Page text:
The Short Messaging Service (SMS) from Google sends short, quick, text answers in response to your queries from an SMS-enabled mobile device, such as a cell phone. For example, you can look up phone numbers and addresses of local restaurants, do local phone book searches, compare prices from online merchants in Froogle to those you find in local stores, even look up definitions of words from the dictionary.
SMS has long been a common means of mobile communication in Europe. It has been available in the US for some time, but hasn't been widely used. You don't need a phone with a web browser to use Google's SMS. Since the information is transmitted as text only, without graphics, only the ability to send and receive SMS messages is needed. At present, the service is only available only in English, through major US wireless carriers like AT&T, Nextel, Sprint, and T-Mobile. Your service plan must allow for SMS messaging also. Use of SMS doesn't generally count against minutes under most plans, but both your SMS to Google and the answer received from Google will typically count towards messages allowed.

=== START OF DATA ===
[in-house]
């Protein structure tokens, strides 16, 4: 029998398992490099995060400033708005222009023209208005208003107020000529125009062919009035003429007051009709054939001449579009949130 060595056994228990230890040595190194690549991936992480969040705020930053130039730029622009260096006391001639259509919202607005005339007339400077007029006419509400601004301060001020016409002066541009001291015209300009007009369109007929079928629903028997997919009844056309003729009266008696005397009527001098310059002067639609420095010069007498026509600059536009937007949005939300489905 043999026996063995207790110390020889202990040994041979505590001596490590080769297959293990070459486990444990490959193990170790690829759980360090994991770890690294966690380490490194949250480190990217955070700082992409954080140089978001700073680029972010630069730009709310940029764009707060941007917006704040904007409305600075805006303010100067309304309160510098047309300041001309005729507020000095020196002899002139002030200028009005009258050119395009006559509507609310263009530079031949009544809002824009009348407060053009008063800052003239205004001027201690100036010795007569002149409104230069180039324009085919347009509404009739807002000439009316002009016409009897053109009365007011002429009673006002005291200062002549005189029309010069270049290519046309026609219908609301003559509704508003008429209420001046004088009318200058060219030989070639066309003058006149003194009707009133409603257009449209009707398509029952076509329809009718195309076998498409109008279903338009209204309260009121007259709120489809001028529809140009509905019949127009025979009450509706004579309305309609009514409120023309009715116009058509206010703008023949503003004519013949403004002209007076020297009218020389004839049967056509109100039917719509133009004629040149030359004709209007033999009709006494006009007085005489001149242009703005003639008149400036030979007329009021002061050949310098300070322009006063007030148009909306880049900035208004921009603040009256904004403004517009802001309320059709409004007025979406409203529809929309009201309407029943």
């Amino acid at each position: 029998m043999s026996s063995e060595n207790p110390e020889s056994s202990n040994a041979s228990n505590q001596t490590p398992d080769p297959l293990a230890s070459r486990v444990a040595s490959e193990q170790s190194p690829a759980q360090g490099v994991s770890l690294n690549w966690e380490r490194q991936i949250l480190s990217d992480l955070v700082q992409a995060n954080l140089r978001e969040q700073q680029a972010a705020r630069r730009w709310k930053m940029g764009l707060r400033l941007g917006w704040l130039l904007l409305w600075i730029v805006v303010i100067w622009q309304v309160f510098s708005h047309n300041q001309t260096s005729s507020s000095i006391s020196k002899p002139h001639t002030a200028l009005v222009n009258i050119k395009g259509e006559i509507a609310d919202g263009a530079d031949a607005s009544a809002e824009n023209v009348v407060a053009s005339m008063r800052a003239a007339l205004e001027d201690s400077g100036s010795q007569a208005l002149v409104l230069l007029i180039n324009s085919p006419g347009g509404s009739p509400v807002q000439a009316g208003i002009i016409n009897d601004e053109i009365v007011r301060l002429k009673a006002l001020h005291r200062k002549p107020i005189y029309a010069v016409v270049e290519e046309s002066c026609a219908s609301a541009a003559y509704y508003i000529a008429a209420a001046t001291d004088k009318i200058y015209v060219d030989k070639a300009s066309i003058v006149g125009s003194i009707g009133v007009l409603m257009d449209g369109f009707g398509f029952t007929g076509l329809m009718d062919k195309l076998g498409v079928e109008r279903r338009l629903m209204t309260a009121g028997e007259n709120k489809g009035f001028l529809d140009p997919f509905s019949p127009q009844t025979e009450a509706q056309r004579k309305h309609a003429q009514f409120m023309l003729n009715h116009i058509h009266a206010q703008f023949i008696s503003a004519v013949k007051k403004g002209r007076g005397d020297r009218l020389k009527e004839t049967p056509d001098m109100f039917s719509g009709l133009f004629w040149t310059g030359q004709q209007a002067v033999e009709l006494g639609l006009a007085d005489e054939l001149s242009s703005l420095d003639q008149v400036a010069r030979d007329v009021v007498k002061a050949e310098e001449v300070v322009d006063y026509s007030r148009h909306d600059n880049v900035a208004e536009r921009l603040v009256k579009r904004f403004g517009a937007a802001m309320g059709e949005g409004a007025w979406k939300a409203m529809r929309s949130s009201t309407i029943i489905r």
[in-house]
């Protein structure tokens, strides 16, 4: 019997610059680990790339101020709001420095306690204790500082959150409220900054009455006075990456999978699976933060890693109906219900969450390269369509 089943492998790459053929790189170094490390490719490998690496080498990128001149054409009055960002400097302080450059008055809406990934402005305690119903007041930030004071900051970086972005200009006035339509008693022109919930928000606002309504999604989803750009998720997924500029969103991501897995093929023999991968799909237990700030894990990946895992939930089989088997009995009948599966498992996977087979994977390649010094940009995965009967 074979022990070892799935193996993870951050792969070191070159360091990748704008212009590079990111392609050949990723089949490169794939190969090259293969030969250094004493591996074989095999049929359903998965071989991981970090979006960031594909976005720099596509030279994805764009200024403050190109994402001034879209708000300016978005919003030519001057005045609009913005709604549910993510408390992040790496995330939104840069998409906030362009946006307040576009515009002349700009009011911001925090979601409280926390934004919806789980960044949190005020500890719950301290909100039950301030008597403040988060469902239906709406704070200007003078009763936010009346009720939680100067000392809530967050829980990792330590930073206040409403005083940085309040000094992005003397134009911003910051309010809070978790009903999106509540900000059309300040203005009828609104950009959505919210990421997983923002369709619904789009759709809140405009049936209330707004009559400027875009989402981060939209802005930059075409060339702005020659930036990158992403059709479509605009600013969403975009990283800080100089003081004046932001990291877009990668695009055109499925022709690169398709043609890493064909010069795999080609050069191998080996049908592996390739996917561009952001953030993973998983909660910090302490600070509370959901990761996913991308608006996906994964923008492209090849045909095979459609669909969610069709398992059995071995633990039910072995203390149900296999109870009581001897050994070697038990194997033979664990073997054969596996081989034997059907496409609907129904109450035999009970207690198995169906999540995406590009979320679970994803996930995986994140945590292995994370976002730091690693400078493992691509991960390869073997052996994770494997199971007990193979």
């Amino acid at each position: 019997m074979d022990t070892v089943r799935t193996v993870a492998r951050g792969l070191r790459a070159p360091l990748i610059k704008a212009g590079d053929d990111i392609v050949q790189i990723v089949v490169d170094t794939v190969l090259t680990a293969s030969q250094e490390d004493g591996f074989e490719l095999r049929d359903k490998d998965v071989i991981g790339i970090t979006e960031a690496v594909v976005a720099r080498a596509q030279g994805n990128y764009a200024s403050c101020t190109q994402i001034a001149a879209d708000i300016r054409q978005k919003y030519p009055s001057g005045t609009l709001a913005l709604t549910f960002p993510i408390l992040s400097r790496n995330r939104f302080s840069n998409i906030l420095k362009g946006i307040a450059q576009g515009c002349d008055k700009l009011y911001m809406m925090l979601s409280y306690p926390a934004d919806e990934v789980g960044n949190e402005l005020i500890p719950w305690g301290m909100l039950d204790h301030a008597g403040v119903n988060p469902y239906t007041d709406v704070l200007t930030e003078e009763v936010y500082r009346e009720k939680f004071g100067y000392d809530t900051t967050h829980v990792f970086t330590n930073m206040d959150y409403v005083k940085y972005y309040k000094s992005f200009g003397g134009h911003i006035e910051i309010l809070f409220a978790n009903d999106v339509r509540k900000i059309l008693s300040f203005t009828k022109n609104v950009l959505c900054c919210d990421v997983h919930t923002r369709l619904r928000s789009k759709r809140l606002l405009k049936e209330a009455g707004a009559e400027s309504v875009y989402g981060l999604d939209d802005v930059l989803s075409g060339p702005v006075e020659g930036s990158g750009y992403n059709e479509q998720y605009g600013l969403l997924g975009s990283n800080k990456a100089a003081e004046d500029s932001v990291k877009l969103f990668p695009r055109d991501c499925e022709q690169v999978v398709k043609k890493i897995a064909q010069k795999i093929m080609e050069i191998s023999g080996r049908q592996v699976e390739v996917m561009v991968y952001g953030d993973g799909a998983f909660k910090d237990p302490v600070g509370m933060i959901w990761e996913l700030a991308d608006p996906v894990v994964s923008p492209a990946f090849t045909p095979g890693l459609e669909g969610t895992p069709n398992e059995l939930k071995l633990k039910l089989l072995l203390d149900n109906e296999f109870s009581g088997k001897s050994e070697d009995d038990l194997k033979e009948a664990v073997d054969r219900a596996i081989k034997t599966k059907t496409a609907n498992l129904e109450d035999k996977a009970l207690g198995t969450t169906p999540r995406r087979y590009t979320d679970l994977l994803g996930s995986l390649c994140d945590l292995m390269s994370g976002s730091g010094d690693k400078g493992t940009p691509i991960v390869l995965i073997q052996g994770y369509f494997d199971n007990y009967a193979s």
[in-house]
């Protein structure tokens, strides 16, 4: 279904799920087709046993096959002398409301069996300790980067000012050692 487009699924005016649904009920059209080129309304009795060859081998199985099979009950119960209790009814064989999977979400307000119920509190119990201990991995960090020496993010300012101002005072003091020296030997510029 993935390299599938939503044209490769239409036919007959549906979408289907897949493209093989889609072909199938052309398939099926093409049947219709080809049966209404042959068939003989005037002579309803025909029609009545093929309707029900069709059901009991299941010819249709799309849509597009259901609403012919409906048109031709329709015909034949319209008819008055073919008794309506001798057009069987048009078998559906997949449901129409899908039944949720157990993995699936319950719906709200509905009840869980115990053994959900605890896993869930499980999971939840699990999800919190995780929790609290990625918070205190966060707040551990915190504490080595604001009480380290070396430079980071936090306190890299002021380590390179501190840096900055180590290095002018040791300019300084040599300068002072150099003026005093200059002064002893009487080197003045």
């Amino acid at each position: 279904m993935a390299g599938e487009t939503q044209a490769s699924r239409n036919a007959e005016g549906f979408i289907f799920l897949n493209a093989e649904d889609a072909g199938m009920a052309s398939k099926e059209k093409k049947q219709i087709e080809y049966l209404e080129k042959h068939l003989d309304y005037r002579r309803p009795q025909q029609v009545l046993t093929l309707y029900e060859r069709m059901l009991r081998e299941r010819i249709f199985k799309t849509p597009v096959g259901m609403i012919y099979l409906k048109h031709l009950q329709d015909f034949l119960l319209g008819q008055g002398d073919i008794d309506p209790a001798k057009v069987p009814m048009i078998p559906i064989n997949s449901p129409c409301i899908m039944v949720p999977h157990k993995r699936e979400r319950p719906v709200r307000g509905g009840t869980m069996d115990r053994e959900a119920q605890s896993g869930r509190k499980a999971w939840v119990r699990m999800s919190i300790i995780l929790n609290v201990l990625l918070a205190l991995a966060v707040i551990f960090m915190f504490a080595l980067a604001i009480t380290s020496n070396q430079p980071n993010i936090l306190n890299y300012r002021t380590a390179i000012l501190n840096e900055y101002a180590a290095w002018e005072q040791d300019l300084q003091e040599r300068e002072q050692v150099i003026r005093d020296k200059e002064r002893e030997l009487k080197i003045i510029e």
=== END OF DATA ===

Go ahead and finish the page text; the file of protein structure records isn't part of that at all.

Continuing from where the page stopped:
Use of the Google SMS service is free at present, though of course users will need to pay any connection and messaging charges from their wireless carriers.
Google SMS can be handy for travel in particular. For example, let's say you've arrived at your hotel, and really have a taste for Chinese food. You may be able to use Google SMS to enter “Chinese food delivery" followed by the zip code of your hotel. Google will return, usually in less than a minute, a list of local Chinese restaurants that offer delivery. This is a nice alternative to looking in a phone book, where you may not know the city, and also is handy for situations where you may not be able to connect to the Internet easily.
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